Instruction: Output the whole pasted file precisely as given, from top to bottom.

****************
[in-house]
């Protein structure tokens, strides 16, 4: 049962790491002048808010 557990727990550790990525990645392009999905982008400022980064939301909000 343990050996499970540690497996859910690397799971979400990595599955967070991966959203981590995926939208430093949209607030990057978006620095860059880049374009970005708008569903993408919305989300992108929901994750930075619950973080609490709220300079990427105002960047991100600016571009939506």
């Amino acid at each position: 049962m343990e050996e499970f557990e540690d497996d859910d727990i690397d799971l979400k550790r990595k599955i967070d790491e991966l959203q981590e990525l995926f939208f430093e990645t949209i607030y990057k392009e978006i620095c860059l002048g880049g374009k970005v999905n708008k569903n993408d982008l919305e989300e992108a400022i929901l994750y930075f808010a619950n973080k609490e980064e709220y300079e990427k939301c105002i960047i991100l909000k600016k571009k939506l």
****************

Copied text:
[in-house]
């Protein structure tokens, strides 16, 4: 049962790491002048808010 557990727990550790990525990645392009999905982008400022980064939301909000 343990050996499970540690497996859910690397799971979400990595599955967070991966959203981590995926939208430093949209607030990057978006620095860059880049374009970005708008569903993408919305989300992108929901994750930075619950973080609490709220300079990427105002960047991100600016571009939506």
């Amino acid at each position: 049962m343990e050996e499970f557990e540690d497996d859910d727990i690397d799971l979400k550790r990595k599955i967070d790491e991966l959203q981590e990525l995926f939208f430093e990645t949209i607030y990057k392009e978006i620095c860059l002048g880049g374009k970005v999905n708008k569903n993408d982008l919305e989300e992108a400022i929901l994750y930075f808010a619950n973080k609490e980064e709220y300079e990427k939301c105002i960047i991100l909000k600016k571009k939506l």